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dc.contributor.authorGabriel, Helen E.
dc.contributor.authorLiu, Zhenhua
dc.contributor.authorCrott, Jimmy W.
dc.contributor.authorChoi, Sang-Woon
dc.contributor.authorSong, Byeng Chun
dc.contributor.authorMason, Joel B.
dc.contributor.authorJohnson, Elizabeth J.
dc.date.accessioned2009-05-28T09:34:54Z
dc.date.available2009-05-28T09:34:54Z
dc.date.issued2006-05
dc.identifier.citationCancer Epidemiol. Biomarkers Prev.2006, 15 (5):993-999en
dc.identifier.issn1055-9965
dc.identifier.pmid16702382
dc.identifier.doi10.1158/1055-9965.EPI-05-0664
dc.identifier.urihttp://hdl.handle.net/10146/69214
dc.descriptionBiomarker: micronucleiDiet, food or substance: carotenoids, retinoids, and tocopherols. Study type: humans Study design: case-control studyStudy size: 35 smokers and 21 nonsmokers Tissue/biological material/sample size: Buccal Mucosa Cells (BMC); blood. Method of analysis: freshly prepared BMC suspension were smeared on a microscope slide and scored for the presence of micronuclei. Impact on outcome (including dose-response): General linear regression with adjustments for dietary intake showed that smokers possess lower serum concentrations of beta- and alpha-carotene, cryptoxanthin, lutein, and zeaxanthin (P </= 0.01) and a significantly higher serum gamma-tocopherol (P = 0.03). In BMCs, smokers had significantly lower concentrations of beta- and alpha-carotene, lycopene, and alpha-tocopherol (P < 0.05) but significantly higher gamma-tocopherol (P < 0.01). Among nonsmokers, many serum carotenoid concentrations correlated with concentrations of the corresponding nutrient in BMCs whereas no such correlations existed among smokers. BMC micronuclei did not correlate with the oral concentration of any micronutrient. KEYWORD CLASSIFICATION: Adult;Aged;Aging;Agriculture;analysis;Biological Markers;biomarkers of dietary exposure;blood;Body Mass Index;Boston;Carotenoids;Chi-Square Distribution;Cross-Sectional Studies;Diet;Female;genetic;Human;Humans;Linear Models;Male;metabolism;Middle Aged;Mouth Mucosa;Research;Retinoids;Smoking;Tocopherols;Washington;en
dc.description.abstractBACKGROUND: Cigarette smoking, a major risk factor for oropharyngeal cancer, is reported to alter oral levels of carotenoids and tocopherols. Such effects may be important because these nutrients, as well as retinoids, are putative chemoprotective agents. OBJECTIVES: To determine whether chronic smoking is associated with altered concentrations of these nutrients in serum and buccal mucosa; to distinguish whether such effects are ascribable to diet; and to determine whether oral concentrations of these nutrients correlate with a putative biomarker of oral cancer risk. METHODS: Serum and buccal mucosal cells (BMC) were analyzed for these nutrients and for BMC micronuclei in smokers (n = 35) and nonsmokers (n = 21). RESULTS: General linear regression with adjustments for dietary intake showed that smokers possess lower serum concentrations of beta- and alpha-carotene, cryptoxanthin, lutein, and zeaxanthin (P
dc.language.isoenen
dc.relation.urlhttp://cebp.aacrjournals.org/cgi/content/full/15/5/993en
dc.subject.meshAdult
dc.subject.meshAged
dc.subject.meshBiological Markers
dc.subject.meshBody Mass Index
dc.subject.meshCarotenoids
dc.subject.meshChi-Square Distribution
dc.subject.meshCross-Sectional Studies
dc.subject.meshFemale
dc.subject.meshHumans
dc.subject.meshLinear Models
dc.subject.meshMale
dc.subject.meshMiddle Aged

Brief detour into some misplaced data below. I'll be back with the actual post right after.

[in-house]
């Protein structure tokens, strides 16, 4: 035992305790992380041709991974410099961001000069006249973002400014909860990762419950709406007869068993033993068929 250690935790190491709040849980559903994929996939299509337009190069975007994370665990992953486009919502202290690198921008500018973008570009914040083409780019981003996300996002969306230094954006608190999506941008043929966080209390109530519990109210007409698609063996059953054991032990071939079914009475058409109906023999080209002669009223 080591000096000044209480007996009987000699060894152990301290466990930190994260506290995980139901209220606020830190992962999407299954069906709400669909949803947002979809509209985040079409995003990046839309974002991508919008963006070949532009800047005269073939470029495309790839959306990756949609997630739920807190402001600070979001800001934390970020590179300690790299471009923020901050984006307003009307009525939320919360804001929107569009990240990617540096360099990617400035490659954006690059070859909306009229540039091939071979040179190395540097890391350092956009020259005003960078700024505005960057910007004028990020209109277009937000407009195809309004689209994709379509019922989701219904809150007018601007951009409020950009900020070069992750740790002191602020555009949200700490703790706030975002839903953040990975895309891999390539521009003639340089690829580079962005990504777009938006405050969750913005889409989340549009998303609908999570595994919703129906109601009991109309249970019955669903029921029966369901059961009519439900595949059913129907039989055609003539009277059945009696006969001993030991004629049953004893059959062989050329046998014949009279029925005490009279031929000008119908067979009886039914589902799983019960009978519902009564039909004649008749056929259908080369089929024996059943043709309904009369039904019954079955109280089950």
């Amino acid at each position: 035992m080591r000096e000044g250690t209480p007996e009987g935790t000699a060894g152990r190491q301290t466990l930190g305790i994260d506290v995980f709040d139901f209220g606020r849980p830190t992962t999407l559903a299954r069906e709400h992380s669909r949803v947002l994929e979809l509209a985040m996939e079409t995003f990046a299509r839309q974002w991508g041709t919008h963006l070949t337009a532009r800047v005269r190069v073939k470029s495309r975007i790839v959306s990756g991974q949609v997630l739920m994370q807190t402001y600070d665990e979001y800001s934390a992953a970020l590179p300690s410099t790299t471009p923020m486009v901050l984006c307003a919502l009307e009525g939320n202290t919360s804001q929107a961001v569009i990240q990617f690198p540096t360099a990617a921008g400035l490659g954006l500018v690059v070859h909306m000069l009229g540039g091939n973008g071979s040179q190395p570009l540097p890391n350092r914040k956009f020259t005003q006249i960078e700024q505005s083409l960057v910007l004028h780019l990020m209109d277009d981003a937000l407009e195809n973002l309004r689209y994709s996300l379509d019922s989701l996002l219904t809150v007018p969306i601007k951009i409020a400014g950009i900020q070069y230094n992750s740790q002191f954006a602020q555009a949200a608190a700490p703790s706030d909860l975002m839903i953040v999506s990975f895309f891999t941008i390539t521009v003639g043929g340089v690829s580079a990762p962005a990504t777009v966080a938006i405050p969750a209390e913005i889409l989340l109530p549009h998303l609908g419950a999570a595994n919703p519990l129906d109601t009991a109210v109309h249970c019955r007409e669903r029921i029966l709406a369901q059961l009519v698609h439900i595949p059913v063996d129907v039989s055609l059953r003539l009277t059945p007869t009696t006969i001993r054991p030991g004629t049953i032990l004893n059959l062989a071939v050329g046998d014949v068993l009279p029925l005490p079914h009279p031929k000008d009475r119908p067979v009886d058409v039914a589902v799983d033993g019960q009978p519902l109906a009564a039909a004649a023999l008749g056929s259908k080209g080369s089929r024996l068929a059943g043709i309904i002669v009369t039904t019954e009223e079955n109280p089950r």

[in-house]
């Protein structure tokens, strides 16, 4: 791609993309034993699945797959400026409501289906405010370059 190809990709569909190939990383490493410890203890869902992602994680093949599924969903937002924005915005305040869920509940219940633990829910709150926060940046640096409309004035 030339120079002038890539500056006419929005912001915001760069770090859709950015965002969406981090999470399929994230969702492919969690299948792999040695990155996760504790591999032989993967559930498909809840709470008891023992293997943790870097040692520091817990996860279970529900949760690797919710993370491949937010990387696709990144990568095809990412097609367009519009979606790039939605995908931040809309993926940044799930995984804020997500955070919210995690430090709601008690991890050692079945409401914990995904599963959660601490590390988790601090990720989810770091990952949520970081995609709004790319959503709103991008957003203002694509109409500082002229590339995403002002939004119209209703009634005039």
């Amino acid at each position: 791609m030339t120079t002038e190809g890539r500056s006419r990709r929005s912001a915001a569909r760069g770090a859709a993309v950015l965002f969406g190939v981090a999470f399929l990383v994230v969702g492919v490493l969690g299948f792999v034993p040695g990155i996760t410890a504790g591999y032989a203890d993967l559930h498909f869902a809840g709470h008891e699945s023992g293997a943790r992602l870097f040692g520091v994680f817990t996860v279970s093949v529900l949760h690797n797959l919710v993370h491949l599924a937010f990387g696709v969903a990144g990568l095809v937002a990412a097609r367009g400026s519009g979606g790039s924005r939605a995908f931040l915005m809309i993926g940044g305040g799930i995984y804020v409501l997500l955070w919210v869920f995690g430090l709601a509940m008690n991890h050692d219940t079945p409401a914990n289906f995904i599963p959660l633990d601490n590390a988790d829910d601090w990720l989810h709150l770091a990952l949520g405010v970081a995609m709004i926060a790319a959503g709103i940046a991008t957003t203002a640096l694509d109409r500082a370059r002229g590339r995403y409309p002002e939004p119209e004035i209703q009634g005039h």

dc.subject.meshMouth Mucosa
dc.subject.meshRetinoids
dc.subject.meshSmoking
dc.subject.meshTocopherols
dc.titleA comparison of carotenoids, retinoids, and tocopherols in the serum and buccal mucosa of chronic cigarette smokers versus nonsmokers.en
dc.typeArticleen
dc.identifier.journalCancer epidemiology, biomarkers & prevention : a publication of the American Association for Cancer Research, cosponsored by the American Society of Preventive Oncologyen
html.description.abstractBACKGROUND: Cigarette smoking, a major risk factor for oropharyngeal cancer, is reported to alter oral levels of carotenoids and tocopherols. Such effects may be important because these nutrients, as well as retinoids, are putative chemoprotective agents. OBJECTIVES: To determine whether chronic smoking is associated with altered concentrations of these nutrients in serum and buccal mucosa; to distinguish whether such effects are ascribable to diet; and to determine whether oral concentrations of these nutrients correlate with a putative biomarker of oral cancer risk. METHODS: Serum and buccal mucosal cells (BMC) were analyzed for these nutrients and for BMC micronuclei in smokers (n = 35) and nonsmokers (n = 21). RESULTS: General linear regression with adjustments for dietary intake showed that smokers possess lower serum concentrations of beta- and alpha-carotene, cryptoxanthin, lutein, and zeaxanthin (P </= 0.01) and a significantly higher serum gamma-tocopherol (P = 0.03). In BMCs, smokers had significantly lower concentrations of beta- and alpha-carotene, lycopene, and alpha-tocopherol (P < 0.05) but significantly higher gamma-tocopherol (P < 0.01). Among nonsmokers, many serum carotenoid concentrations correlated with concentrations of the corresponding nutrient in BMCs whereas no such correlations existed among smokers. BMC micronuclei did not correlate with the oral concentration of any micronutrient. CONCLUSIONS: Chronic cigarette smokers have lower concentrations of many dietary antioxidants in serum and BMCs compared with nonsmokers, an effect which is not entirely ascribable to diet. Nevertheless, the lack of concordance between oral concentrations of these nutrients and genetic damage in the BMCs of smokers does not support a protective role for these nutrients in oral carcinogenesis.


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